The colonial period represents society in order by classes with titles such as gentleman versus lower class labels such as servant or tenant. A man of higher class would have owned a substantial amount of property, while sustaining a large sum of wealth. A gentleman would have luxury items in his home such as fine china for meals, imported fabrics for clothing, a carriage for traveling and these items would help to distinguish his reputation within the community among his peers. A lady would also hold her status with her knowledge of art, needlework and capabilities of reading and in some cases writing to enable her to operate the household and raise her children. All classes of people could be seen in the public coffee houses that dotted the landscape throughout the colonies. The most prevalent of these public establishments could be found near the main harbors lined with ships filled with various types of cargo and people.
Coffee Houses consisted of live auctions, business transactions, community meetings and the retail of coffee by the cup. Courts and trials were even held in many of the colonial structures as well as disagreements filled with fist fighting and verbal outbursts. A lively scene on a daily basis must have been the normal routine for the colonists associated with the atmosphere of colonial coffee houses. Contracts finalized, lawyers advising their clients, loans carried out and the exchange of items in trade. The beginning stage of the New York Stock Exchange dates to humble origins within the walls of the colonial coffee houses. All early records indicate the main structures consisting of wood equipped with a fireplace and a long lengthy room upon entering. Tables as long as 20 feet span the room with various chairs, stools and benches lining their edges. The aroma of coffee surely filled the air as one entered the business. A significant number of coffee pots stand on the raised hearth ready to pour upon the signal given while constant brewing of fresh ground beans takes place over the fire. The constant chatter as the voices fill the room echoing and clashing across the walls from one to another.
The Merchants Coffee House residing in New York during 1779 was located at the corner of Wall and Water Street. The British controlled the area with strict rules and regulations that panicked many of the families in the Manhattan and Long Island areas. Entire troops would invade a neighboring farm and setup camp by using the materials found on the property and also by removing personal items of the home. This is the scene as Robert Townsend agrees with Abraham Woodhull, his lifelong friend, to spy on the British forces and send his correspondence by post riders to report the results to General George Washington. A constant battle of obtaining information by visiting coffee houses and other public establishments while acting as a Loyalist to the King.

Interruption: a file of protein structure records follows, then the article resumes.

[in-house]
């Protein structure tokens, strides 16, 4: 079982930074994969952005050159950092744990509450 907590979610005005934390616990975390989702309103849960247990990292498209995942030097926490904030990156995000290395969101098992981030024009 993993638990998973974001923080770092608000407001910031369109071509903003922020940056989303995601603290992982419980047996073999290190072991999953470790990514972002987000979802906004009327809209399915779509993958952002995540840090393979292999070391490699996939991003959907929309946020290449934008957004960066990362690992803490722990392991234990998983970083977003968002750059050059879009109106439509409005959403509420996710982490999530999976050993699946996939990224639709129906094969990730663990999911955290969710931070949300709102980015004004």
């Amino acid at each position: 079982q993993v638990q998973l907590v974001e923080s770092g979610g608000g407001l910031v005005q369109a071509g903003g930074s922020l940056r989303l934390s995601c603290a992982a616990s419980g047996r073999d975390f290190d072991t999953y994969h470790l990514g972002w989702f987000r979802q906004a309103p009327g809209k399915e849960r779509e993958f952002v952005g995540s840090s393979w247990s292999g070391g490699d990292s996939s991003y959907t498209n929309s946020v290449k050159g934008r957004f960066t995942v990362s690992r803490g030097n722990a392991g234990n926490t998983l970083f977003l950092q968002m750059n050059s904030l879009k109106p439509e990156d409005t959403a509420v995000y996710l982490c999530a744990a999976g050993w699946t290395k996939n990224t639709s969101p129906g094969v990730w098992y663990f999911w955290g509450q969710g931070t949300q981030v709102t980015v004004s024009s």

The culture of New York during the years of the American Revolutionary War consisted of mainly Dutch origins. Most of the people wore wooden shoes and Dutch pots were used for the food preparations and hideaway beds were common as well as fold away tables to allow more living space in the home. This same culture definitely carried over into the local businesses as remnants of the past cascade onto pages of history with inventory of the colonial coffee houses. The rules pertaining to the auctions varied from one house to another but as to the Merchants Coffee House in New York, it appears that the bidding continued until the candle went out. A candle was placed near the board listing the items up for auction. The board would be clearly viewed from all angles of the large room allowing bids to be casted up to the point when the candle no longer held a flame.
One can only imagine the interesting conversations taking place, the constant bidding which consisted of both Continental and British currency here and there while sipping hot coffee. Rooms were available upstairs for rent and the “landlady”, Miss Mary Smith was responsible for these accommodations during the time of the Culper Spy Ring. It’s interesting to note that Robert Townsend visited the Merchants Coffee House on a regular basis until 1782. It was at this point that he removed his store from New York and moved to Oyster Bay to live out his quiet life.
Evidence continues to emerge with the discovery of the Culper Spy Ring and the events that changed the American Revolutionary War. Enjoy Your Journey To The Past !!
- Oliver, Andrew Journal of Samuel Curwen published 1972 Harvard University Press Salem, Massachusetts
- Kaminski Auctions
- Kamensky, Jane The Exchange Artist published 2008 Penguin Group USA
- New York Historical Society
- Ukers, William All About Coffee published 1922 New York